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Rolling Stones 

May 12th, 2008 (04:17 pm)

current mood: chipper
current song: Beyonce and Destiny's Child- Bootilicious

 

Last night, for mother's day, my darling 13 year old high-school freshman agreed to accompany me to "Shine a Light" - Martin Scorsese’s concert film of the Rolling Stones, at the IMAX. Ok, first, the sound system at the IMAX is amazing. And the view was like being in the front row of a concert. So that was great. But better was my adorable daughter rocking out. And afterwards, when we could both hear again, she noted that "Johnny Depp's dad" was her favorite. Oh my. But then she said, “Mom, of course I know that’s Keith Richards, and he’s a better guitar player than I expected” and "Mom, how do you know he's not Johnny Depp's dad in real life? I mean, with his life, who knows...???"

This adolescent was raised on Motown, gospel, Tejano, Gilbert and Sullivan, Rogers and Hammerstein, Sinatra, the Beatles, and Buddy Holley. The Stones and the Who I've just introduced, along with punk and new wave. She brought me Bowling for Soup ("post-punk meets pop culture"), Avril Lavigne, Fall Out Boy, and Green Day. Our musical journey is remarkably collaborative - we share music, sync our iPods, wail together at the piano, and are teaching each other/ourselves the bass guitar. Because we really like that opening bass riff from Heart's "Crazy on you." Among others. Sometimes, if her homework is done, we head for Flipnotics on Thursday nights to catch Southpaw Jones (www.southpawjones.com) and Matt the Electrician (matttheelectrician.com), or down to Jovita's for Skinny Don and Tony Mazerati (Don Walser's bass player and a rock-a-billy wunderkind, together now and then...). We laugh until we snort at "Robin Sparkles - Let's go to the mall" from "How I Met Your Mother" (and I told her about Tiffany - I had to go to Wikipedia to prove I wasn't making it up). And we dance along with Dancing with the Stars. She's taking dance as her PE in public school, and is loving the hip-hop as much as the ballet.

We nerdy, techy women share some raucous diverse musical tastes. She may never forgive me for Aida in Verona on 2000-year-old stone seats at the Colosseum, but she has Aretha, Bette Midler, Joan Jett, and Grace Slick in her soul. Since she first tapped her tiny feet to the beat as mom serenaded her in her car seat.

 

Medicare

[protected]May 14th, 2007 (09:16 pm)  

I rounded today at a new hospital. I'm back at in-patient care, and years of ER. Very different - many more nurses, but sicker patients with longer illnesses. I'm afraid I won't get paid. I just applied for new Medicare number (need a new one for this hospital) and was told it will be 60-120 days before I can send a bill.

Perhaps I'll change my practice name to Halliburton Medical Group. Maybe the feds will pay me for the work I've done.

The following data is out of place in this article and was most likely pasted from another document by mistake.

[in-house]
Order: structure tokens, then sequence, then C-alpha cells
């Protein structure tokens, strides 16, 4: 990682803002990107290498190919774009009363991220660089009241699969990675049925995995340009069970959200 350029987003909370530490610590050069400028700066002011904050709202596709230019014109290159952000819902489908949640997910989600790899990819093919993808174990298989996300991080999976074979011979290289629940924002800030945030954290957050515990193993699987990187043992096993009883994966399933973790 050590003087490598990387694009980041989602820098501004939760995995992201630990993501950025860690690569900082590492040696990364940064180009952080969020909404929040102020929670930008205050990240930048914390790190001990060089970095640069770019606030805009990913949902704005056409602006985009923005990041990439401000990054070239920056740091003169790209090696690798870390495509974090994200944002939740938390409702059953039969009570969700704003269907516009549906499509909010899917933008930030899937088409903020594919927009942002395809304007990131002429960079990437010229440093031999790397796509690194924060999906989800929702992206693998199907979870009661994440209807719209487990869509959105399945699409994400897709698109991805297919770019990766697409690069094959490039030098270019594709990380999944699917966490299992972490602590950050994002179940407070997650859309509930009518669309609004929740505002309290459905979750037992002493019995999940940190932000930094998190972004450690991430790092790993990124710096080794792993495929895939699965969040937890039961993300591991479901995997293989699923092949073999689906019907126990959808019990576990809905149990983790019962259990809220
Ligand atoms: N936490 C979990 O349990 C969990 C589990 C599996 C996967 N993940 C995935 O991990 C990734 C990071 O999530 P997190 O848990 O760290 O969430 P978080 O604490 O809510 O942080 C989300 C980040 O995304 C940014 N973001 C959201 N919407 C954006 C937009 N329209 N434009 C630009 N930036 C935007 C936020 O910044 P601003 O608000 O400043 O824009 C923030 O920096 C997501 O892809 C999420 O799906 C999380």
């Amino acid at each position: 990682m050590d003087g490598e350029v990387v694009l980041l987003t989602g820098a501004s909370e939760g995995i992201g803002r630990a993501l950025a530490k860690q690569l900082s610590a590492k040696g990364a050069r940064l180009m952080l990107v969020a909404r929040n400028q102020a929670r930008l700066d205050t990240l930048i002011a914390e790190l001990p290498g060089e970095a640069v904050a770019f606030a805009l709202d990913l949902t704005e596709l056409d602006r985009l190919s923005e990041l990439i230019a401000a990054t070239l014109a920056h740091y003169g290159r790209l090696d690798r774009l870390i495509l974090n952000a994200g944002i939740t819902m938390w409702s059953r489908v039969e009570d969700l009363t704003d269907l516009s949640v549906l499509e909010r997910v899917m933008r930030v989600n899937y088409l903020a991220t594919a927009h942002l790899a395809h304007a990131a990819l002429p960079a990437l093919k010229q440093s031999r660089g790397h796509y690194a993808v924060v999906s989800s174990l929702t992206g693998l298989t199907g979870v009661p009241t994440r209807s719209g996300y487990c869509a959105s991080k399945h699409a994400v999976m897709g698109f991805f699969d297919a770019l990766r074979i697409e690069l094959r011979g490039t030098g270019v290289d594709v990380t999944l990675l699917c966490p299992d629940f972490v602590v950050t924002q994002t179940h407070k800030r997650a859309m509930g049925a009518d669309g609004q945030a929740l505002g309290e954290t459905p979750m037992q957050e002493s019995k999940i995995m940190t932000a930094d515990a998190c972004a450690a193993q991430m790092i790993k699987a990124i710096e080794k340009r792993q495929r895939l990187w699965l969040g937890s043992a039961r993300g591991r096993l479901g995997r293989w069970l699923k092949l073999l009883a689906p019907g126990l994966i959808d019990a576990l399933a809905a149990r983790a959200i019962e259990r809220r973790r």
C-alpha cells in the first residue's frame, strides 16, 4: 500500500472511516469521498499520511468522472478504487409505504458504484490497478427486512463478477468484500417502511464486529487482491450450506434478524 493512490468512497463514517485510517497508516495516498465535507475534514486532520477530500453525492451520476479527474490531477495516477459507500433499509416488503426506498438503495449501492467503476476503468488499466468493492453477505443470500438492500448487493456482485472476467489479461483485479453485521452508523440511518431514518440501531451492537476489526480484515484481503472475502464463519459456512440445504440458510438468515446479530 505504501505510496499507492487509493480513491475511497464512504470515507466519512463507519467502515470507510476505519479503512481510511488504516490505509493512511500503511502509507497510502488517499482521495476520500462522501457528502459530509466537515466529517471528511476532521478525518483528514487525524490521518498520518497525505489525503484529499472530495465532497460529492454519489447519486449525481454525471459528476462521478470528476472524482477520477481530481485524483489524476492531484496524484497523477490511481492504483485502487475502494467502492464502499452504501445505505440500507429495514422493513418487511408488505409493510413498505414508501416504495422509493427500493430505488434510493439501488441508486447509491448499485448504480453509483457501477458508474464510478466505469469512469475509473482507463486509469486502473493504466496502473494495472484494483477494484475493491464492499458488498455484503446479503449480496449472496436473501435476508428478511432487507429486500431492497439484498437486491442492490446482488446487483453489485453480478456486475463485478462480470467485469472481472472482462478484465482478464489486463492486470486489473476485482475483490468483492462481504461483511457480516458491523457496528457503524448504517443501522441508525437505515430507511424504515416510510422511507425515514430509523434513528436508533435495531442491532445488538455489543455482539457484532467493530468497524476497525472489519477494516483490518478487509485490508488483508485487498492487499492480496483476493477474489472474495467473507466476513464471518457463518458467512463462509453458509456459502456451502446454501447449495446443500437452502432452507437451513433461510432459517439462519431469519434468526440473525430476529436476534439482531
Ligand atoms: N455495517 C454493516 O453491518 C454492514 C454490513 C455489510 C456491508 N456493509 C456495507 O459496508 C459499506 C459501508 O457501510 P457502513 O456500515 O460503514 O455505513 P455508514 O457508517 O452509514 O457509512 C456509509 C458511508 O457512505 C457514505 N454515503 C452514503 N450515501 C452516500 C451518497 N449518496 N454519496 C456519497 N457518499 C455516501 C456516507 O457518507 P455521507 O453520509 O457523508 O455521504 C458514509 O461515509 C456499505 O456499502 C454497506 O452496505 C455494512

April's Thoughts for the Day as posted on refdesk.com...

April 15th, 2007 (10:17 am)

 

Albany, in King Lear, act 1, sc. 4.

Striving to better, oft we mar what's well. - William Shakespeare

 

"A man should hear a little music, read a little poetry, and see a fine picture every day of his life, in order that worldly cares may not obliterate the sense of the beautiful which God has implanted in the human soul." - Johann Wolfgang von Goethe

 

 

"They deem me mad because I will not sell my days for gold; and I deem them mad because they think my days have a price." - Kahlil Gibran

"Don't bend; don't water it down; don't try to make it logical; don't edit your own soul according to the fashion. Rather, follow your most intense obsessions mercilessly." - Franz Kafka

"You may fool all the people some of the time; you can even fool some of the people all the time; but you can't fool all of the people all the time. - Abraham Lincoln

"If equal affection cannot be, Let the more loving one be me." - W. H. Auden

"Most of us love from our need to love, not because we find someone deserving." - Nikki Giovanni

"Just as the right to speak and the right to refrain from speaking are complementary components of a broader concept of individual freedom of mind, so also the individual's freedom to choose his own creed is the counterpart of his right to refrain from accepting the creed established by the majority." - John Paul Stevens

"The optimist proclaims that we live in the best of all possible worlds, the pessimist fears this is true." - James Branch Cabell

"The greatest cunning is to have none at all." - Carl Sandburg

"Books are the carriers of civilization. Without books, history is silent, literature dumb, science crippled, thought and speculation at a standstill." - Barbara Tuchman

"Opportunity is missed by most people because it is dressed in overalls and looks like work." - Thomas Edison

"Kindness is not without its rocks ahead. People are apt to put it down to an easy temper and seldom recognize it as the secret striving of a generous nature; whilst, on the other hand, the ill-natured get credit for all the evil they refrain from." - Honore De Balzac

"The power of accurate observation is commonly called cynicism by those who have not got it." - George Bernard Shaw

"The chains of habit are generally too small to be felt until they are too strong to be broken." - Samuel Johnson

"Ask yourself whether you are happy, and you cease to be so. The only chance is to treat, not happiness, but some end external to it, as the purpose of life." - John Stuart Mill

"Without heroes, we are all plain people, and don't know how far we can go." - Bernard Malamud